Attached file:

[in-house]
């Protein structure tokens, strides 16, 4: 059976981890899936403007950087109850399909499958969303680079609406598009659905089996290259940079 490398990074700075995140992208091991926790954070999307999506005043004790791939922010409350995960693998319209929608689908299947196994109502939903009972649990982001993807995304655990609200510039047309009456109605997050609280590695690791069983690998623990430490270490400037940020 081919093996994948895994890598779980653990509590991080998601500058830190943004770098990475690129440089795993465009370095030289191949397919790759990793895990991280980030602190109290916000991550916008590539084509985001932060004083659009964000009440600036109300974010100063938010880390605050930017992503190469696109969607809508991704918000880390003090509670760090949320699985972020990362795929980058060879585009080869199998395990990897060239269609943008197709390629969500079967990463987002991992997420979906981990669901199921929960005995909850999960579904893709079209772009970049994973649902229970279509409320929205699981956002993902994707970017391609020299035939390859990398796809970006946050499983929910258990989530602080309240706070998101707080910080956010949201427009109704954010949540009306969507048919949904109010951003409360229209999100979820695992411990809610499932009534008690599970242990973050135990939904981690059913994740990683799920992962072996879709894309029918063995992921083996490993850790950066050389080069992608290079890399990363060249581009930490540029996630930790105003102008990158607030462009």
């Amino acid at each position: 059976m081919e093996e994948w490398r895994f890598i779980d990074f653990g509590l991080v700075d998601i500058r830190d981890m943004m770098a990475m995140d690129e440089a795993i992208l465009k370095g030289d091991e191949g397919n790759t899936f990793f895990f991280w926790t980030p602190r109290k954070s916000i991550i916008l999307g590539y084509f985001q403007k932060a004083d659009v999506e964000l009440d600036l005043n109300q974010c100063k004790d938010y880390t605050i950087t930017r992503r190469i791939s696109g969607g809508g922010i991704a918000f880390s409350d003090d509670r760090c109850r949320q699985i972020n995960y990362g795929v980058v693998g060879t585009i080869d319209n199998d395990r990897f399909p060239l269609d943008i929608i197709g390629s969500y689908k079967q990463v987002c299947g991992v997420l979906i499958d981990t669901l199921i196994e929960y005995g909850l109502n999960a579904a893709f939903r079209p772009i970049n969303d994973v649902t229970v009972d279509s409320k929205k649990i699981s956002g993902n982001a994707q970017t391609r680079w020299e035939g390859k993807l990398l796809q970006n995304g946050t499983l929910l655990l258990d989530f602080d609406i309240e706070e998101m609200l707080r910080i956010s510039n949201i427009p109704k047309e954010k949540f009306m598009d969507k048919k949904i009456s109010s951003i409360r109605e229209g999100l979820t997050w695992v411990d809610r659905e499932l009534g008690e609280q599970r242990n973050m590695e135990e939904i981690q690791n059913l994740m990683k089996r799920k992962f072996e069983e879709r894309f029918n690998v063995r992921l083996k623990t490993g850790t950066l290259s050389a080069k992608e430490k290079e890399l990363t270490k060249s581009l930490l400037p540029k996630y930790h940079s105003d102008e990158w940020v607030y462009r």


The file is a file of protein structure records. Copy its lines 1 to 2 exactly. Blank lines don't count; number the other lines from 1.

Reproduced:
[in-house]
């Protein structure tokens, strides 16, 4: 059976981890899936403007950087109850399909499958969303680079609406598009659905089996290259940079 490398990074700075995140992208091991926790954070999307999506005043004790791939922010409350995960693998319209929608689908299947196994109502939903009972649990982001993807995304655990609200510039047309009456109605997050609280590695690791069983690998623990430490270490400037940020 081919093996994948895994890598779980653990509590991080998601500058830190943004770098990475690129440089795993465009370095030289191949397919790759990793895990991280980030602190109290916000991550916008590539084509985001932060004083659009964000009440600036109300974010100063938010880390605050930017992503190469696109969607809508991704918000880390003090509670760090949320699985972020990362795929980058060879585009080869199998395990990897060239269609943008197709390629969500079967990463987002991992997420979906981990669901199921929960005995909850999960579904893709079209772009970049994973649902229970279509409320929205699981956002993902994707970017391609020299035939390859990398796809970006946050499983929910258990989530602080309240706070998101707080910080956010949201427009109704954010949540009306969507048919949904109010951003409360229209999100979820695992411990809610499932009534008690599970242990973050135990939904981690059913994740990683799920992962072996879709894309029918063995992921083996490993850790950066050389080069992608290079890399990363060249581009930490540029996630930790105003102008990158607030462009």